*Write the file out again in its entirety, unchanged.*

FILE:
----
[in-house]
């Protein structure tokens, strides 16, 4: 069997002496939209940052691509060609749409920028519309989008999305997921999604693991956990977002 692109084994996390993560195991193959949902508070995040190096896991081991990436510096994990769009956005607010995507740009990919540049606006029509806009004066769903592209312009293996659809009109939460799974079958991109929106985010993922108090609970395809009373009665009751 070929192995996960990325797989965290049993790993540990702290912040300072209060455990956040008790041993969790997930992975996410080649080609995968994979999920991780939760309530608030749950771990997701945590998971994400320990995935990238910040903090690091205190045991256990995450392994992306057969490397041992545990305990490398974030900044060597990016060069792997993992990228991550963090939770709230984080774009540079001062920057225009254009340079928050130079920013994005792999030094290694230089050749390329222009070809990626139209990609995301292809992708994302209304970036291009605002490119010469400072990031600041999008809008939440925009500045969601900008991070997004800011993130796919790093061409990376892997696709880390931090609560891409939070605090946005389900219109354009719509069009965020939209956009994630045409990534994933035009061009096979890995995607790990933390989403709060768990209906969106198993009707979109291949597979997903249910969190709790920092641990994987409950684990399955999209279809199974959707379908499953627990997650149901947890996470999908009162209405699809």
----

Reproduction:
[in-house]
């Protein structure tokens, strides 16, 4: 069997002496939209940052691509060609749409920028519309989008999305997921999604693991956990977002 692109084994996390993560195991193959949902508070995040190096896991081991990436510096994990769009956005607010995507740009990919540049606006029509806009004066769903592209312009293996659809009109939460799974079958991109929106985010993922108090609970395809009373009665009751 070929192995996960990325797989965290049993790993540990702290912040300072209060455990956040008790041993969790997930992975996410080649080609995968994979999920991780939760309530608030749950771990997701945590998971994400320990995935990238910040903090690091205190045991256990995450392994992306057969490397041992545990305990490398974030900044060597990016060069792997993992990228991550963090939770709230984080774009540079001062920057225009254009340079928050130079920013994005792999030094290694230089050749390329222009070809990626139209990609995301292809992708994302209304970036291009605002490119010469400072990031600041999008809008939440925009500045969601900008991070997004800011993130796919790093061409990376892997696709880390931090609560891409939070605090946005389900219109354009719509069009965020939209956009994630045409990534994933035009061009096979890995995607790990933390989403709060768990209906969106198993009707979109291949597979997903249910969190709790920092641990994987409950684990399955999209279809199974959707379908499953627990997650149901947890996470999908009162209405699809």